Growing An Orchard

Within the woodland flow’ry gladed,
By the oak tree’s mossy root,
The shining grass blade timber shaded
Now do quiver on the foot,
And birds do whistle overhead,
And water’s bubbling in its bed,
And there for me the apple tree Do lean down low, in Linden Lea.

William Barnes

We are lucky to have the help of The Orchard Project to teach us the skills for looking after the fruit trees in the Park. We have both the community orchard which was planted between 2015 and 2018,  and trees that have been planted in various places over the years.

In the winter we learnt how to do both the formative and regenerative pruning.  We are now taking on the spring tasks of mulching and ensuring the right level of fertility.

A Cider Ladies Finger tree pruned in the winter of 2019 and below in flower in May.

Sadly the old horse-chestnut by the Orchard, planted by Parkinsons, had to come down as it was a danger – but we are now using the bark as a mulch which will protect the trees and feed the soil.

We have also been recording the apple blossom from the various trees to help with identifications – especially those we do not know.  For that we have help from the Northern Fruit Growers Association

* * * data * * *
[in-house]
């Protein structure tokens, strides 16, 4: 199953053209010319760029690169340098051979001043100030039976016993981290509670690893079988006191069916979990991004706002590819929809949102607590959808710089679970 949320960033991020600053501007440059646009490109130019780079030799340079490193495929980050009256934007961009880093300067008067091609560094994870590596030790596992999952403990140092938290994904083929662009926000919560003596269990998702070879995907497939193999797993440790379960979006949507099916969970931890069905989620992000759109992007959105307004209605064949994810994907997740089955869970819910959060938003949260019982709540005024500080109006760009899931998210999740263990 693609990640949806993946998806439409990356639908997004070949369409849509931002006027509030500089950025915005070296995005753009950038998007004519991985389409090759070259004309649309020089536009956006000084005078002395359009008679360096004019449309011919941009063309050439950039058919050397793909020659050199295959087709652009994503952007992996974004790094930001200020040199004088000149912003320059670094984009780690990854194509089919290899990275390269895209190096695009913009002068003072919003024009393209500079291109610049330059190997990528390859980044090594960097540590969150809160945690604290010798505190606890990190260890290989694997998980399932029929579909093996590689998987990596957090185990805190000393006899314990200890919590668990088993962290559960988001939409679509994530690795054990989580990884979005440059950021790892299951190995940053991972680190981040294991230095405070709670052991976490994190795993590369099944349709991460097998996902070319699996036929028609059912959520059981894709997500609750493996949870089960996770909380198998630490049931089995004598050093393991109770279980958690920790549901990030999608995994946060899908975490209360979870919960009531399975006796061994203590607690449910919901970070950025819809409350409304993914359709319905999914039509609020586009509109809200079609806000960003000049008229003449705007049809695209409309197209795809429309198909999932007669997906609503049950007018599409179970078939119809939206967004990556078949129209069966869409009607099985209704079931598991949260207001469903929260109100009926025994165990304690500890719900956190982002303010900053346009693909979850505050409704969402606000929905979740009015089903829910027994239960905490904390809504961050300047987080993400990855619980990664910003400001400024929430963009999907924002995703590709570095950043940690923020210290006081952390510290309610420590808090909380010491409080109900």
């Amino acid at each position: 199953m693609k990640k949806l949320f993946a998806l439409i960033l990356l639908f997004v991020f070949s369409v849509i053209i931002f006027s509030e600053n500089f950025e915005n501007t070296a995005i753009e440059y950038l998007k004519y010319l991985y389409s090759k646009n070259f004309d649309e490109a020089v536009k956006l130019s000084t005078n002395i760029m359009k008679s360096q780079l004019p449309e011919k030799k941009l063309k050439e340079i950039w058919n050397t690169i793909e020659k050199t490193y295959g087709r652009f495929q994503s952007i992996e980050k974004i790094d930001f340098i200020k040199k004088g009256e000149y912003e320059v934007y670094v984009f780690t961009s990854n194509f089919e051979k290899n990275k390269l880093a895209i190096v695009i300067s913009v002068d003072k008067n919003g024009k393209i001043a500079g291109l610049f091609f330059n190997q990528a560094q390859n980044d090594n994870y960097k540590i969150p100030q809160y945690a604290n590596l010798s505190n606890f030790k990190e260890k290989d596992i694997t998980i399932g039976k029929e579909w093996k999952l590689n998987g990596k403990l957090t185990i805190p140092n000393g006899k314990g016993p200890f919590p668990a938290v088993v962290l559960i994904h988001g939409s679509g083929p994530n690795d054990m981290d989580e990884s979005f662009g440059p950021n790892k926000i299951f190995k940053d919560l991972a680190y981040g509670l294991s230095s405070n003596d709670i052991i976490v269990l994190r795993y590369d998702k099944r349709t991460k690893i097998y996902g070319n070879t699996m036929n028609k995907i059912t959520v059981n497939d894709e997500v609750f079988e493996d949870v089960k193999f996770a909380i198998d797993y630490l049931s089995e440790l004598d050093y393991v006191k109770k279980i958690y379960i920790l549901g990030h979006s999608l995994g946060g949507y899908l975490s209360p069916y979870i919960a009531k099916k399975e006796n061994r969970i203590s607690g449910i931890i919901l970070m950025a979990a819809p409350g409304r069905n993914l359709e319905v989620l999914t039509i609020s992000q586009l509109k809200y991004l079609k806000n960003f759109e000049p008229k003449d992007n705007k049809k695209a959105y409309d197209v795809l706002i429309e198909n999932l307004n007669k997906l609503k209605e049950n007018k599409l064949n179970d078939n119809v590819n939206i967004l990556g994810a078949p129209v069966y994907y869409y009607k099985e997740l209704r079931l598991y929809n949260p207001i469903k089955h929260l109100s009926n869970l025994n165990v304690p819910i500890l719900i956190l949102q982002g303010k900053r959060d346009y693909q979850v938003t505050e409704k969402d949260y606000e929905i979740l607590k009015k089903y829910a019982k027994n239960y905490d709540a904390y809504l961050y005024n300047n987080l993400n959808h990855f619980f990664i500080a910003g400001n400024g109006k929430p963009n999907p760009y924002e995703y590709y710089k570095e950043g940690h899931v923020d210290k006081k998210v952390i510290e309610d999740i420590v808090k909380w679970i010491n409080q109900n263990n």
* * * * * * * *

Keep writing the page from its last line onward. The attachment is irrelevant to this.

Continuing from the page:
The White Blossom of Balsam

Our next task is to learn how to scythe the grass over the coming months, as we have been advised that it is much better than strimming – it is also a good exercise.  :-).  Let us know if you’d like to join us in looking after the orchard and learning the old skills, parkinsonspark@gmail.com.

The Parkinson’s Park Apple Day will be on 20th October this year,  with an apple crusher and press for juice, and apple goodies to taste.

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About Jennifer Inskip Kirkby

Director and Vice Chair of Friends of Parkinson's Park CIC, Chair of Aireborough Neighbourhood Forum and Facilitator of Inskip One-Name Study. Has a degree in Local History (University of Cambridge), and Economics (University of Leeds). Now retired after a career as a Business Analyst and Advisor.
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